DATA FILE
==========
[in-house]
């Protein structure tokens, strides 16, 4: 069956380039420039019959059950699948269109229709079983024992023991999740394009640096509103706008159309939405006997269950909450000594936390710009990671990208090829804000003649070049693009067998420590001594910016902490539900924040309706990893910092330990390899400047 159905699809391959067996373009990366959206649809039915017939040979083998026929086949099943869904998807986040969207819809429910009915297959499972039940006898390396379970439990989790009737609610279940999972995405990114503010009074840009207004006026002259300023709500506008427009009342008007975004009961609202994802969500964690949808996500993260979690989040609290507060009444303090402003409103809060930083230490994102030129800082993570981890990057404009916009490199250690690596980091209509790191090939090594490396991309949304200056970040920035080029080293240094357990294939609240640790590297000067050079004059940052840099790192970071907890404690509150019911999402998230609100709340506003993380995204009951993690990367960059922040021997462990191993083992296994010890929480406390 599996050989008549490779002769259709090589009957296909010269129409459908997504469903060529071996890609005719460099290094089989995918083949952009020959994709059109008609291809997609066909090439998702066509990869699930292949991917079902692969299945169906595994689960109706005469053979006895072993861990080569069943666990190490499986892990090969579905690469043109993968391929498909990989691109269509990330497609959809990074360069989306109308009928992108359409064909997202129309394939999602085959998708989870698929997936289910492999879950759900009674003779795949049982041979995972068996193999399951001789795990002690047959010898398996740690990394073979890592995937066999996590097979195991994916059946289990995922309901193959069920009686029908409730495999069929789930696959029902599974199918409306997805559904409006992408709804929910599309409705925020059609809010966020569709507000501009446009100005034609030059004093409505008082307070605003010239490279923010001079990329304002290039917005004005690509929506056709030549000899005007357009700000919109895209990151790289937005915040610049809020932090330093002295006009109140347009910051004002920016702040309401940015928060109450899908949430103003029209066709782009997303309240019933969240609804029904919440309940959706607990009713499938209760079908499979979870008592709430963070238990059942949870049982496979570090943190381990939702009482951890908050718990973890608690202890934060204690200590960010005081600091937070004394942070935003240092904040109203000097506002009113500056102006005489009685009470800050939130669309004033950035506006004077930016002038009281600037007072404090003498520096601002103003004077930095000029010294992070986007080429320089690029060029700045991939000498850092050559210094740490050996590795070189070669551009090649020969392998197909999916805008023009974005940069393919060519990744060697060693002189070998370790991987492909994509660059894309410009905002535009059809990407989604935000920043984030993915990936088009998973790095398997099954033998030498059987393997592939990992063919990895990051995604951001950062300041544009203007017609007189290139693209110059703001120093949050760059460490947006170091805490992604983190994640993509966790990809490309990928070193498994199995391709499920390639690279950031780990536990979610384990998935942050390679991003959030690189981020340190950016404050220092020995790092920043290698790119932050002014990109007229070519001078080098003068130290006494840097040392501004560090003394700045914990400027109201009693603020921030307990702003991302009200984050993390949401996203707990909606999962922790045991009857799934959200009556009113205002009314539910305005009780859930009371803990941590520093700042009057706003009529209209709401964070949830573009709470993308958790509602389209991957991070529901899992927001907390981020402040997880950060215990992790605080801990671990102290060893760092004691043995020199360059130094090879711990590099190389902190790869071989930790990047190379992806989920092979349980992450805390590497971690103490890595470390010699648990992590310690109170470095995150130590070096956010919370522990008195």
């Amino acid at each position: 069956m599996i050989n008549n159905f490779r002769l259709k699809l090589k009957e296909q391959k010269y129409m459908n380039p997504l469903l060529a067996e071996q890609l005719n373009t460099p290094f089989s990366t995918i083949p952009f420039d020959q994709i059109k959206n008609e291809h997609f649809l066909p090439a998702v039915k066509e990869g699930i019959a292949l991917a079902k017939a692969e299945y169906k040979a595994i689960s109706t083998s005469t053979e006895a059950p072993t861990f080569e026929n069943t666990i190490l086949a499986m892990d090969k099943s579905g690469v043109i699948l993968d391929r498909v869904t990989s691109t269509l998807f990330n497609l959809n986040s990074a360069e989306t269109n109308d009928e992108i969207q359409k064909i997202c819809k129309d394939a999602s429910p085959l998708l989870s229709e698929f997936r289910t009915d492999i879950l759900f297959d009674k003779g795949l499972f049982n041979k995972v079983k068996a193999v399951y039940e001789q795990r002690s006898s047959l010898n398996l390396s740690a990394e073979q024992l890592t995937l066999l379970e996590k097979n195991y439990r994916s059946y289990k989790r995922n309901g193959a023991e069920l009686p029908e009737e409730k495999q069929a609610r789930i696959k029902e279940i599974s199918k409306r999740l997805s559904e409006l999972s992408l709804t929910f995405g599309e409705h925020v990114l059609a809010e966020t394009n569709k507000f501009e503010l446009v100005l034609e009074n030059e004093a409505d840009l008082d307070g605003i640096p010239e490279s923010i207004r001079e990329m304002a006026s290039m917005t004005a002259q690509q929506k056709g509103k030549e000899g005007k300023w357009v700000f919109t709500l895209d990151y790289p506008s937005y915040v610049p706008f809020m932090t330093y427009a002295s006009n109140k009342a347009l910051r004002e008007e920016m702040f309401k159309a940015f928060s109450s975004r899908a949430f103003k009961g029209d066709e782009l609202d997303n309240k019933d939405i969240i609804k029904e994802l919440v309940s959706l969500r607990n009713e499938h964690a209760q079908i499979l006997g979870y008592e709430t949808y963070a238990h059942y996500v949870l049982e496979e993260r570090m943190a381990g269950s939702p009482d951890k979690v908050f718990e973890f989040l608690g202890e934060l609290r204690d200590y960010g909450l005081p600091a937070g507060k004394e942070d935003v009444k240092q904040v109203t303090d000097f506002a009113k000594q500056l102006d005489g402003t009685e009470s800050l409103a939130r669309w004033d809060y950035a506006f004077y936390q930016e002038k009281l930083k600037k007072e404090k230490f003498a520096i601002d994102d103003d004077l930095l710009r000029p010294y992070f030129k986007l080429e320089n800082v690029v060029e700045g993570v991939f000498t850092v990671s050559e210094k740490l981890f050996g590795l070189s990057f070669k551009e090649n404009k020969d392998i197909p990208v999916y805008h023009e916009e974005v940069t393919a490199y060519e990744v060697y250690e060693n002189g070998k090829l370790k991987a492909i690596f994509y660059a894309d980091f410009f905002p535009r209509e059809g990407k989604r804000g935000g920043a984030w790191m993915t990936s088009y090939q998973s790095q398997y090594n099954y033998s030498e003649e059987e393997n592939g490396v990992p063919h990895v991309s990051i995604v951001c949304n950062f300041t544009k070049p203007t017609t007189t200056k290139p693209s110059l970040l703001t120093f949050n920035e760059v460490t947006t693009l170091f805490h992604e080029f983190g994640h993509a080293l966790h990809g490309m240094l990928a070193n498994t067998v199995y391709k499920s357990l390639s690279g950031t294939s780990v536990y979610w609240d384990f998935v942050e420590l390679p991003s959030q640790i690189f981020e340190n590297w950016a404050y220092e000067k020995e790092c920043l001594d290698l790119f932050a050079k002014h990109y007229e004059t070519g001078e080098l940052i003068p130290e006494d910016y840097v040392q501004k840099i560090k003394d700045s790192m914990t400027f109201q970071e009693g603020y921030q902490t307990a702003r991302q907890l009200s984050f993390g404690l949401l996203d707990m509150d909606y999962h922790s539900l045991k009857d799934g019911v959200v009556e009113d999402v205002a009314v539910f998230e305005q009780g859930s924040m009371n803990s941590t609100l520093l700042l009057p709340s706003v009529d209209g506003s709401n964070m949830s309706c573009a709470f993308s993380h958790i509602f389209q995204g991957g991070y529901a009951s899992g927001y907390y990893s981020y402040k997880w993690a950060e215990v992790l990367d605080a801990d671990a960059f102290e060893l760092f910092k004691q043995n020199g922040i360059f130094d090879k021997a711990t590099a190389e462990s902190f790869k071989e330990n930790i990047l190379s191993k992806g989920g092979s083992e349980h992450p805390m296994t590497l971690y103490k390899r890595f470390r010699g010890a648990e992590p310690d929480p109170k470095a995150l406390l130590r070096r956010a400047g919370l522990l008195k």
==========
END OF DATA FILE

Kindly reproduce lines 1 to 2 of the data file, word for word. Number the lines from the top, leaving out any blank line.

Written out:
[in-house]
């Protein structure tokens, strides 16, 4: 069956380039420039019959059950699948269109229709079983024992023991999740394009640096509103706008159309939405006997269950909450000594936390710009990671990208090829804000003649070049693009067998420590001594910016902490539900924040309706990893910092330990390899400047 159905699809391959067996373009990366959206649809039915017939040979083998026929086949099943869904998807986040969207819809429910009915297959499972039940006898390396379970439990989790009737609610279940999972995405990114503010009074840009207004006026002259300023709500506008427009009342008007975004009961609202994802969500964690949808996500993260979690989040609290507060009444303090402003409103809060930083230490994102030129800082993570981890990057404009916009490199250690690596980091209509790191090939090594490396991309949304200056970040920035080029080293240094357990294939609240640790590297000067050079004059940052840099790192970071907890404690509150019911999402998230609100709340506003993380995204009951993690990367960059922040021997462990191993083992296994010890929480406390 599996050989008549490779002769259709090589009957296909010269129409459908997504469903060529071996890609005719460099290094089989995918083949952009020959994709059109008609291809997609066909090439998702066509990869699930292949991917079902692969299945169906595994689960109706005469053979006895072993861990080569069943666990190490499986892990090969579905690469043109993968391929498909990989691109269509990330497609959809990074360069989306109308009928992108359409064909997202129309394939999602085959998708989870698929997936289910492999879950759900009674003779795949049982041979995972068996193999399951001789795990002690047959010898398996740690990394073979890592995937066999996590097979195991994916059946289990995922309901193959069920009686029908409730495999069929789930696959029902599974199918409306997805559904409006992408709804929910599309409705925020059609809010966020569709507000501009446009100005034609030059004093409505008082307070605003010239490279923010001079990329304002290039917005004005690509929506056709030549000899005007357009700000919109895209990151790289937005915040610049809020932090330093002295006009109140347009910051004002920016702040309401940015928060109450899908949430103003029209066709782009997303309240019933969240609804029904919440309940959706607990009713499938209760079908499979979870008592709430963070238990059942949870049982496979570090943190381990939702009482951890908050718990973890608690202890934060204690200590960010005081600091937070004394942070935003240092904040109203000097506002009113500056102006005489009685009470800050939130669309004033950035506006004077930016002038009281600037007072404090003498520096601002103003004077930095000029010294992070986007080429320089690029060029700045991939000498850092050559210094740490050996590795070189070669551009090649020969392998197909999916805008023009974005940069393919060519990744060697060693002189070998370790991987492909994509660059894309410009905002535009059809990407989604935000920043984030993915990936088009998973790095398997099954033998030498059987393997592939990992063919990895990051995604951001950062300041544009203007017609007189290139693209110059703001120093949050760059460490947006170091805490992604983190994640993509966790990809490309990928070193498994199995391709499920390639690279950031780990536990979610384990998935942050390679991003959030690189981020340190950016404050220092020995790092920043290698790119932050002014990109007229070519001078080098003068130290006494840097040392501004560090003394700045914990400027109201009693603020921030307990702003991302009200984050993390949401996203707990909606999962922790045991009857799934959200009556009113205002009314539910305005009780859930009371803990941590520093700042009057706003009529209209709401964070949830573009709470993308958790509602389209991957991070529901899992927001907390981020402040997880950060215990992790605080801990671990102290060893760092004691043995020199360059130094090879711990590099190389902190790869071989930790990047190379992806989920092979349980992450805390590497971690103490890595470390010699648990992590310690109170470095995150130590070096956010919370522990008195």